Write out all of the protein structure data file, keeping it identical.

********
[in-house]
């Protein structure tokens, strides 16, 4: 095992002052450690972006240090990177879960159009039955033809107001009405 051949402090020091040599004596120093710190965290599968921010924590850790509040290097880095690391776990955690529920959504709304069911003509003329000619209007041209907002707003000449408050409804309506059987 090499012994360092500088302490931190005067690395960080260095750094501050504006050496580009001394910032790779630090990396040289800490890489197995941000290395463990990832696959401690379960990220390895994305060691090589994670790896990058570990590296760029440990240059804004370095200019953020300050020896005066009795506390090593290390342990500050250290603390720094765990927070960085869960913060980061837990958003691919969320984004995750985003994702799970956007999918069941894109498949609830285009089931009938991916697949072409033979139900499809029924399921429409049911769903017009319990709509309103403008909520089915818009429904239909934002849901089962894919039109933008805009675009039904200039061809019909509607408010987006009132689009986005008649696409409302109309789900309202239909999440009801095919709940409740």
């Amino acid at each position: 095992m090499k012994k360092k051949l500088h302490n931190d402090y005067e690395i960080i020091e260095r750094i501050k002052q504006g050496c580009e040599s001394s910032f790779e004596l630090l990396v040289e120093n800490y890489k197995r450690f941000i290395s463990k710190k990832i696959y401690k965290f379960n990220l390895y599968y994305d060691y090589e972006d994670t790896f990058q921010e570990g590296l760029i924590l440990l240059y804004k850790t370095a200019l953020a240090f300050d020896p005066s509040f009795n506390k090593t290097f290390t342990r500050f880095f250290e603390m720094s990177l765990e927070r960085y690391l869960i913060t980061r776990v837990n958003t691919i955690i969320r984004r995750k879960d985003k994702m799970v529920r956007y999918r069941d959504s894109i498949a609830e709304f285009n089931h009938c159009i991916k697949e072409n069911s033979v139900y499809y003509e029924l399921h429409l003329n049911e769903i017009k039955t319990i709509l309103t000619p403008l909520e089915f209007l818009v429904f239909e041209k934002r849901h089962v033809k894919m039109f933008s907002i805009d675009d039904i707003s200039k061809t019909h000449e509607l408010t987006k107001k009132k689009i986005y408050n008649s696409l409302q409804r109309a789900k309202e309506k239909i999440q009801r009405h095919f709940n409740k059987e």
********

[in-house]
């Protein structure tokens, strides 16, 4: 095992002052450690972006240090990177879960159009039955033809107001009405 051949402090020091040599004596120093710190965290599968921010924590850790509040290097880095690391776990955690529920959504709304069911003509003329000619209007041209907002707003000449408050409804309506059987 090499012994360092500088302490931190005067690395960080260095750094501050504006050496580009001394910032790779630090990396040289800490890489197995941000290395463990990832696959401690379960990220390895994305060691090589994670790896990058570990590296760029440990240059804004370095200019953020300050020896005066009795506390090593290390342990500050250290603390720094765990927070960085869960913060980061837990958003691919969320984004995750985003994702799970956007999918069941894109498949609830285009089931009938991916697949072409033979139900499809029924399921429409049911769903017009319990709509309103403008909520089915818009429904239909934002849901089962894919039109933008805009675009039904200039061809019909509607408010987006009132689009986005008649696409409302109309789900309202239909999440009801095919709940409740």
């Amino acid at each position: 095992m090499k012994k360092k051949l500088h302490n931190d402090y005067e690395i960080i020091e260095r750094i501050k002052q504006g050496c580009e040599s001394s910032f790779e004596l630090l990396v040289e120093n800490y890489k197995r450690f941000i290395s463990k710190k990832i696959y401690k965290f379960n990220l390895y599968y994305d060691y090589e972006d994670t790896f990058q921010e570990g590296l760029i924590l440990l240059y804004k850790t370095a200019l953020a240090f300050d020896p005066s509040f009795n506390k090593t290097f290390t342990r500050f880095f250290e603390m720094s990177l765990e927070r960085y690391l869960i913060t980061r776990v837990n958003t691919i955690i969320r984004r995750k879960d985003k994702m799970v529920r956007y999918r069941d959504s894109i498949a609830e709304f285009n089931h009938c159009i991916k697949e072409n069911s033979v139900y499809y003509e029924l399921h429409l003329n049911e769903i017009k039955t319990i709509l309103t000619p403008l909520e089915f209007l818009v429904f239909e041209k934002r849901h089962v033809k894919m039109f933008s907002i805009d675009d039904i707003s200039k061809t019909h000449e509607l408010t987006k107001k009132k689009i986005y408050n008649s696409l409302q409804r109309a789900k309202e309506k239909i999440q009801r009405h095919f709940n409740k059987e």